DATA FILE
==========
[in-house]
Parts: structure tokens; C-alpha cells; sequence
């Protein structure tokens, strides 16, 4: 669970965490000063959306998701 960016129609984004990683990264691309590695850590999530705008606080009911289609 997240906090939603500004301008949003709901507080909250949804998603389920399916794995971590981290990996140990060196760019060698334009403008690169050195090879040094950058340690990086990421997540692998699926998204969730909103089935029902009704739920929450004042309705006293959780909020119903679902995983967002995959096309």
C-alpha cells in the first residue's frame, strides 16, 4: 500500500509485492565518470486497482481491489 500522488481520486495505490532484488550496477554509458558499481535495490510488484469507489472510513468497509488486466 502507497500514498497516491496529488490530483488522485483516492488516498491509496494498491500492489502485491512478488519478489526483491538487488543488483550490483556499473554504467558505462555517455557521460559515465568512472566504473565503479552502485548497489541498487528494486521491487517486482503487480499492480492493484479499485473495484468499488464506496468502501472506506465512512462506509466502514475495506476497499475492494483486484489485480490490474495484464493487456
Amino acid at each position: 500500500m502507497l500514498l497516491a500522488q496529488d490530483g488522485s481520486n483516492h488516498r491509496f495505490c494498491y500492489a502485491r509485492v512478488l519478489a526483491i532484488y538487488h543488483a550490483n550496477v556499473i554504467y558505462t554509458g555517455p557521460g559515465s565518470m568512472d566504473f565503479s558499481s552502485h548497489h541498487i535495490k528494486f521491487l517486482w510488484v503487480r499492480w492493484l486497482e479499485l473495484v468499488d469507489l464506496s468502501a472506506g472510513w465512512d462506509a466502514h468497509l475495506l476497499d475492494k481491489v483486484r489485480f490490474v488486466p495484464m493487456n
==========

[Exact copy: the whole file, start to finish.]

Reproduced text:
[in-house]
Parts: structure tokens; C-alpha cells; sequence
């Protein structure tokens, strides 16, 4: 669970965490000063959306998701 960016129609984004990683990264691309590695850590999530705008606080009911289609 997240906090939603500004301008949003709901507080909250949804998603389920399916794995971590981290990996140990060196760019060698334009403008690169050195090879040094950058340690990086990421997540692998699926998204969730909103089935029902009704739920929450004042309705006293959780909020119903679902995983967002995959096309």
C-alpha cells in the first residue's frame, strides 16, 4: 500500500509485492565518470486497482481491489 500522488481520486495505490532484488550496477554509458558499481535495490510488484469507489472510513468497509488486466 502507497500514498497516491496529488490530483488522485483516492488516498491509496494498491500492489502485491512478488519478489526483491538487488543488483550490483556499473554504467558505462555517455557521460559515465568512472566504473565503479552502485548497489541498487528494486521491487517486482503487480499492480492493484479499485473495484468499488464506496468502501472506506465512512462506509466502514475495506476497499475492494483486484489485480490490474495484464493487456
Amino acid at each position: 500500500m502507497l500514498l497516491a500522488q496529488d490530483g488522485s481520486n483516492h488516498r491509496f495505490c494498491y500492489a502485491r509485492v512478488l519478489a526483491i532484488y538487488h543488483a550490483n550496477v556499473i554504467y558505462t554509458g555517455p557521460g559515465s565518470m568512472d566504473f565503479s558499481s552502485h548497489h541498487i535495490k528494486f521491487l517486482w510488484v503487480r499492480w492493484l486497482e479499485l473495484v468499488d469507489l464506496s468502501a472506506g472510513w465512512d462506509a466502514h468497509l475495506l476497499d475492494k481491489v483486484r489485480f490490474v488486466p495484464m493487456n